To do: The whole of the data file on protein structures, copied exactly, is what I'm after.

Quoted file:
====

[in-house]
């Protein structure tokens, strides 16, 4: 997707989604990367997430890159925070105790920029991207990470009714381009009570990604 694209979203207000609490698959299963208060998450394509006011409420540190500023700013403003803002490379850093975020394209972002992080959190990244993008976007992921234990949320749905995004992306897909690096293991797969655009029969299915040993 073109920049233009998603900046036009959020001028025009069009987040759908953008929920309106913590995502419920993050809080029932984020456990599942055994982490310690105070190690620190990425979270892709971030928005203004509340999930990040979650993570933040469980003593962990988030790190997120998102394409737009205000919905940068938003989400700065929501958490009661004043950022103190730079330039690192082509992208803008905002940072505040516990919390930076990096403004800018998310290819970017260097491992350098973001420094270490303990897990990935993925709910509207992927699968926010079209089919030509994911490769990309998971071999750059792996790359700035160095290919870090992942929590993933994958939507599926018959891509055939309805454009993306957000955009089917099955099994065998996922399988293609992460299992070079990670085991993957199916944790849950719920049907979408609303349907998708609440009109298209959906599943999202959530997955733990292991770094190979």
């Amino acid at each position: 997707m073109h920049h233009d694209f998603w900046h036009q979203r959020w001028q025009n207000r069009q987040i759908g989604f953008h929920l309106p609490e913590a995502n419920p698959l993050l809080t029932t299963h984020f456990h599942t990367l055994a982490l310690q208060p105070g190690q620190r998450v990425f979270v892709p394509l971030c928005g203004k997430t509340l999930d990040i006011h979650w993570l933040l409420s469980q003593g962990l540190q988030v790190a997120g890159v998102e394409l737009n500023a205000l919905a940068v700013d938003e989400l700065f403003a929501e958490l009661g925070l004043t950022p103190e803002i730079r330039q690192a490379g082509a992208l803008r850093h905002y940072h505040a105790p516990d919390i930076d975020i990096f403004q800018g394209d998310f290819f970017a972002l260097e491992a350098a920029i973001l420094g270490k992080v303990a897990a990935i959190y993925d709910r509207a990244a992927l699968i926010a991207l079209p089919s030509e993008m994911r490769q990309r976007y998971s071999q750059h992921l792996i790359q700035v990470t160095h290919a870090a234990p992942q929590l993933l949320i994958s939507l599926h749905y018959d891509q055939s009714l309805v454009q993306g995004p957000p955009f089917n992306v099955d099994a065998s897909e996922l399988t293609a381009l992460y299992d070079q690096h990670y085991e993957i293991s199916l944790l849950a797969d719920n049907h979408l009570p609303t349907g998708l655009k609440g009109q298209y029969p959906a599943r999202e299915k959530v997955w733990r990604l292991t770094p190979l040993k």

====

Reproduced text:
[in-house]
């Protein structure tokens, strides 16, 4: 997707989604990367997430890159925070105790920029991207990470009714381009009570990604 694209979203207000609490698959299963208060998450394509006011409420540190500023700013403003803002490379850093975020394209972002992080959190990244993008976007992921234990949320749905995004992306897909690096293991797969655009029969299915040993 073109920049233009998603900046036009959020001028025009069009987040759908953008929920309106913590995502419920993050809080029932984020456990599942055994982490310690105070190690620190990425979270892709971030928005203004509340999930990040979650993570933040469980003593962990988030790190997120998102394409737009205000919905940068938003989400700065929501958490009661004043950022103190730079330039690192082509992208803008905002940072505040516990919390930076990096403004800018998310290819970017260097491992350098973001420094270490303990897990990935993925709910509207992927699968926010079209089919030509994911490769990309998971071999750059792996790359700035160095290919870090992942929590993933994958939507599926018959891509055939309805454009993306957000955009089917099955099994065998996922399988293609992460299992070079990670085991993957199916944790849950719920049907979408609303349907998708609440009109298209959906599943999202959530997955733990292991770094190979």
């Amino acid at each position: 997707m073109h920049h233009d694209f998603w900046h036009q979203r959020w001028q025009n207000r069009q987040i759908g989604f953008h929920l309106p609490e913590a995502n419920p698959l993050l809080t029932t299963h984020f456990h599942t990367l055994a982490l310690q208060p105070g190690q620190r998450v990425f979270v892709p394509l971030c928005g203004k997430t509340l999930d990040i006011h979650w993570l933040l409420s469980q003593g962990l540190q988030v790190a997120g890159v998102e394409l737009n500023a205000l919905a940068v700013d938003e989400l700065f403003a929501e958490l009661g925070l004043t950022p103190e803002i730079r330039q690192a490379g082509a992208l803008r850093h905002y940072h505040a105790p516990d919390i930076d975020i990096f403004q800018g394209d998310f290819f970017a972002l260097e491992a350098a920029i973001l420094g270490k992080v303990a897990a990935i959190y993925d709910r509207a990244a992927l699968i926010a991207l079209p089919s030509e993008m994911r490769q990309r976007y998971s071999q750059h992921l792996i790359q700035v990470t160095h290919a870090a234990p992942q929590l993933l949320i994958s939507l599926h749905y018959d891509q055939s009714l309805v454009q993306g995004p957000p955009f089917n992306v099955d099994a065998s897909e996922l399988t293609a381009l992460y299992d070079q690096h990670y085991e993957i293991s199916l944790l849950a797969d719920n049907h979408l009570p609303t349907g998708l655009k609440g009109q298209y029969p959906a599943r999202e299915k959530v997955w733990r990604l292991t770094p190979l040993k």